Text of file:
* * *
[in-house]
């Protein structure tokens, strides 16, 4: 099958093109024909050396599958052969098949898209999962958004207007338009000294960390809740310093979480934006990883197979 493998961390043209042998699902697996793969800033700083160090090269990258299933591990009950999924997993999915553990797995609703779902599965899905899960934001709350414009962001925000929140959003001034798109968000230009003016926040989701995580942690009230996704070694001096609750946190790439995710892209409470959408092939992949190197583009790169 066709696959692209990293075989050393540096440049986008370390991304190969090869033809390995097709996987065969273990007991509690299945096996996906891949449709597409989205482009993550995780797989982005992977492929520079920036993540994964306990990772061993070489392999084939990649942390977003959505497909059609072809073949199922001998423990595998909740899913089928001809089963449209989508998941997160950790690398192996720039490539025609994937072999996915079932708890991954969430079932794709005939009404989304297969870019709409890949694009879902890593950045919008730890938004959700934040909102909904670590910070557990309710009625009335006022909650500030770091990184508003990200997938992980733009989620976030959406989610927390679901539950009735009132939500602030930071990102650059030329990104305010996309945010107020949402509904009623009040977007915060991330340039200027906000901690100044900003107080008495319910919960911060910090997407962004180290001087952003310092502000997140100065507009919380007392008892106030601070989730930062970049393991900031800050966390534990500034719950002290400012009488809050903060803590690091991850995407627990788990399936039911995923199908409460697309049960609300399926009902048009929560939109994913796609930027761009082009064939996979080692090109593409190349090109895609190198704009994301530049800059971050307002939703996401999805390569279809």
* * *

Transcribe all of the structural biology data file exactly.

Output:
[in-house]
């Protein structure tokens, strides 16, 4: 099958093109024909050396599958052969098949898209999962958004207007338009000294960390809740310093979480934006990883197979 493998961390043209042998699902697996793969800033700083160090090269990258299933591990009950999924997993999915553990797995609703779902599965899905899960934001709350414009962001925000929140959003001034798109968000230009003016926040989701995580942690009230996704070694001096609750946190790439995710892209409470959408092939992949190197583009790169 066709696959692209990293075989050393540096440049986008370390991304190969090869033809390995097709996987065969273990007991509690299945096996996906891949449709597409989205482009993550995780797989982005992977492929520079920036993540994964306990990772061993070489392999084939990649942390977003959505497909059609072809073949199922001998423990595998909740899913089928001809089963449209989508998941997160950790690398192996720039490539025609994937072999996915079932708890991954969430079932794709005939009404989304297969870019709409890949694009879902890593950045919008730890938004959700934040909102909904670590910070557990309710009625009335006022909650500030770091990184508003990200997938992980733009989620976030959406989610927390679901539950009735009132939500602030930071990102650059030329990104305010996309945010107020949402509904009623009040977007915060991330340039200027906000901690100044900003107080008495319910919960911060910090997407962004180290001087952003310092502000997140100065507009919380007392008892106030601070989730930062970049393991900031800050966390534990500034719950002290400012009488809050903060803590690091991850995407627990788990399936039911995923199908409460697309049960609300399926009902048009929560939109994913796609930027761009082009064939996979080692090109593409190349090109895609190198704009994301530049800059971050307002939703996401999805390569279809």